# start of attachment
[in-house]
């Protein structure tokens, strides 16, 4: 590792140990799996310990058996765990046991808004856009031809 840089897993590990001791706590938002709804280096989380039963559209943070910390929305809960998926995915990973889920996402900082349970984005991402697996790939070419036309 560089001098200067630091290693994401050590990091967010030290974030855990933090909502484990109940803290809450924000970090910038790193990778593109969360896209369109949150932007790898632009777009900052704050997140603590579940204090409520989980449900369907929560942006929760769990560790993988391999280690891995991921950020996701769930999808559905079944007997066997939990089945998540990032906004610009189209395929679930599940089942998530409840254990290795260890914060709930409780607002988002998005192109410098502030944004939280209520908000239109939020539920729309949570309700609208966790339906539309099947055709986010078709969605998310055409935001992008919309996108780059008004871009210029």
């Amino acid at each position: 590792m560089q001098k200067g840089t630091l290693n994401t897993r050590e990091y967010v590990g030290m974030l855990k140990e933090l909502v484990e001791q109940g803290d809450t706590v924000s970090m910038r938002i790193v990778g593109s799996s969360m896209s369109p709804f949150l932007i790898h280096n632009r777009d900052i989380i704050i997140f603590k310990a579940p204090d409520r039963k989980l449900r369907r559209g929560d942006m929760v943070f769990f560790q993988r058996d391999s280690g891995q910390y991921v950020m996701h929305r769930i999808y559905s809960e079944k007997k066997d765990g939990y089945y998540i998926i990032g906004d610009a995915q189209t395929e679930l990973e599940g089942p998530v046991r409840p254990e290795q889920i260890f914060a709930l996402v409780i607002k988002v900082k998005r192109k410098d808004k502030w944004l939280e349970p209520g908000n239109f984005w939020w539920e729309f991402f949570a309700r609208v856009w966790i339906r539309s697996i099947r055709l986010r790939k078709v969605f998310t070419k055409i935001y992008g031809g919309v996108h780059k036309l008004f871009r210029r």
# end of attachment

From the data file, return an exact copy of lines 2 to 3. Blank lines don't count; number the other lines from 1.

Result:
């Protein structure tokens, strides 16, 4: 590792140990799996310990058996765990046991808004856009031809 840089897993590990001791706590938002709804280096989380039963559209943070910390929305809960998926995915990973889920996402900082349970984005991402697996790939070419036309 560089001098200067630091290693994401050590990091967010030290974030855990933090909502484990109940803290809450924000970090910038790193990778593109969360896209369109949150932007790898632009777009900052704050997140603590579940204090409520989980449900369907929560942006929760769990560790993988391999280690891995991921950020996701769930999808559905079944007997066997939990089945998540990032906004610009189209395929679930599940089942998530409840254990290795260890914060709930409780607002988002998005192109410098502030944004939280209520908000239109939020539920729309949570309700609208966790339906539309099947055709986010078709969605998310055409935001992008919309996108780059008004871009210029």
């Amino acid at each position: 590792m560089q001098k200067g840089t630091l290693n994401t897993r050590e990091y967010v590990g030290m974030l855990k140990e933090l909502v484990e001791q109940g803290d809450t706590v924000s970090m910038r938002i790193v990778g593109s799996s969360m896209s369109p709804f949150l932007i790898h280096n632009r777009d900052i989380i704050i997140f603590k310990a579940p204090d409520r039963k989980l449900r369907r559209g929560d942006m929760v943070f769990f560790q993988r058996d391999s280690g891995q910390y991921v950020m996701h929305r769930i999808y559905s809960e079944k007997k066997d765990g939990y089945y998540i998926i990032g906004d610009a995915q189209t395929e679930l990973e599940g089942p998530v046991r409840p254990e290795q889920i260890f914060a709930l996402v409780i607002k988002v900082k998005r192109k410098d808004k502030w944004l939280e349970p209520g908000n239109f984005w939020w539920e729309f991402f949570a309700r609208v856009w966790i339906r539309s697996i099947r055709l986010r790939k078709v969605f998310t070419k055409i935001y992008g031809g919309v996108h780059k036309l008004f871009r210029r």